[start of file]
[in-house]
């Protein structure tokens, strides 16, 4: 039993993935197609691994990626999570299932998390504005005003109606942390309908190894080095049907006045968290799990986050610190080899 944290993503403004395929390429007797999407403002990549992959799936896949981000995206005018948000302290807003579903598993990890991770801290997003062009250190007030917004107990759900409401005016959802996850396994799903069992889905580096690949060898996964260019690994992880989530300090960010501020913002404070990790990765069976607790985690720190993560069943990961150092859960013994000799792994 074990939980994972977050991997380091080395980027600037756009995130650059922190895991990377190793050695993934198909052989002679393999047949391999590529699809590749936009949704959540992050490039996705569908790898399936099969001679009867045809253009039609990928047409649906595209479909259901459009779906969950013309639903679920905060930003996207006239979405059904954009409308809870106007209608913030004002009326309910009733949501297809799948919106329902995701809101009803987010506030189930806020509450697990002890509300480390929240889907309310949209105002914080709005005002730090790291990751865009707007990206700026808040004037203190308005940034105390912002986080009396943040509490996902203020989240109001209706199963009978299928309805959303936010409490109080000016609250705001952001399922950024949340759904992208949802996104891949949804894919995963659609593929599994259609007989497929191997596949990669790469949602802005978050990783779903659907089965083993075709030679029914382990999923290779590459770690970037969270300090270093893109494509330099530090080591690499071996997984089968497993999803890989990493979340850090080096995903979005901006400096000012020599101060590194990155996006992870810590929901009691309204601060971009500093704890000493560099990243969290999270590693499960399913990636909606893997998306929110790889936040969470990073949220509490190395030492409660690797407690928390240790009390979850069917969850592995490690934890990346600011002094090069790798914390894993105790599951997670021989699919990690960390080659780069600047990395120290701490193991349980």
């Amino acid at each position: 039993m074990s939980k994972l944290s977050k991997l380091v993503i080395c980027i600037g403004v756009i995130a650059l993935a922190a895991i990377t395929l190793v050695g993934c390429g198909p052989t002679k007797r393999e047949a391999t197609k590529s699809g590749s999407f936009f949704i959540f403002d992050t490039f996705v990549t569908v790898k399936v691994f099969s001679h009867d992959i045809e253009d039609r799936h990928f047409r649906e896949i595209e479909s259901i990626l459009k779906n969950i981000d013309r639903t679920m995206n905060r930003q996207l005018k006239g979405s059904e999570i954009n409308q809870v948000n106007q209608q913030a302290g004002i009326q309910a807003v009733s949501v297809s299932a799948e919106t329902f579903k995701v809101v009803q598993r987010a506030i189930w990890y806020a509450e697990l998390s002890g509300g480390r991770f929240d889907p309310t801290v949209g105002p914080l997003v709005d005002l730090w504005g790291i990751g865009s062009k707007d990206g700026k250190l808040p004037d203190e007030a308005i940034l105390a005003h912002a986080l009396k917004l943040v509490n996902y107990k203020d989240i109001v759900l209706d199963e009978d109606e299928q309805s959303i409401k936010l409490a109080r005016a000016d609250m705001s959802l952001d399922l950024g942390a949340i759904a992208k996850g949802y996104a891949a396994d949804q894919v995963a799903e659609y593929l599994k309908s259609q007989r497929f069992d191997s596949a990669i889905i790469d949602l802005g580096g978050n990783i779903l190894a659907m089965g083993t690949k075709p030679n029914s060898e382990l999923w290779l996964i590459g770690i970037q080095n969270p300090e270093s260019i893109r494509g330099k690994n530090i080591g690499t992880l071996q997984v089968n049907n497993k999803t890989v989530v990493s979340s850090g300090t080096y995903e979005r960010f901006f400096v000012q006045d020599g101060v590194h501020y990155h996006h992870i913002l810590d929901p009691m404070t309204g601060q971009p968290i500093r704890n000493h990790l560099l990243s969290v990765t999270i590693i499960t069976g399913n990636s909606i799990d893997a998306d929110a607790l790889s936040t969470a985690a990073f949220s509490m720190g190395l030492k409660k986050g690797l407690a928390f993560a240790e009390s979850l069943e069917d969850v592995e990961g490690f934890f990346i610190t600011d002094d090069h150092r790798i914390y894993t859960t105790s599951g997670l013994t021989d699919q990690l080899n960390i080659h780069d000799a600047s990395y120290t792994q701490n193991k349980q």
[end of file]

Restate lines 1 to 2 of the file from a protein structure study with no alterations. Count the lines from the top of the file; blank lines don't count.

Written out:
[in-house]
């Protein structure tokens, strides 16, 4: 039993993935197609691994990626999570299932998390504005005003109606942390309908190894080095049907006045968290799990986050610190080899 944290993503403004395929390429007797999407403002990549992959799936896949981000995206005018948000302290807003579903598993990890991770801290997003062009250190007030917004107990759900409401005016959802996850396994799903069992889905580096690949060898996964260019690994992880989530300090960010501020913002404070990790990765069976607790985690720190993560069943990961150092859960013994000799792994 074990939980994972977050991997380091080395980027600037756009995130650059922190895991990377190793050695993934198909052989002679393999047949391999590529699809590749936009949704959540992050490039996705569908790898399936099969001679009867045809253009039609990928047409649906595209479909259901459009779906969950013309639903679920905060930003996207006239979405059904954009409308809870106007209608913030004002009326309910009733949501297809799948919106329902995701809101009803987010506030189930806020509450697990002890509300480390929240889907309310949209105002914080709005005002730090790291990751865009707007990206700026808040004037203190308005940034105390912002986080009396943040509490996902203020989240109001209706199963009978299928309805959303936010409490109080000016609250705001952001399922950024949340759904992208949802996104891949949804894919995963659609593929599994259609007989497929191997596949990669790469949602802005978050990783779903659907089965083993075709030679029914382990999923290779590459770690970037969270300090270093893109494509330099530090080591690499071996997984089968497993999803890989990493979340850090080096995903979005901006400096000012020599101060590194990155996006992870810590929901009691309204601060971009500093704890000493560099990243969290999270590693499960399913990636909606893997998306929110790889936040969470990073949220509490190395030492409660690797407690928390240790009390979850069917969850592995490690934890990346600011002094090069790798914390894993105790599951997670021989699919990690960390080659780069600047990395120290701490193991349980």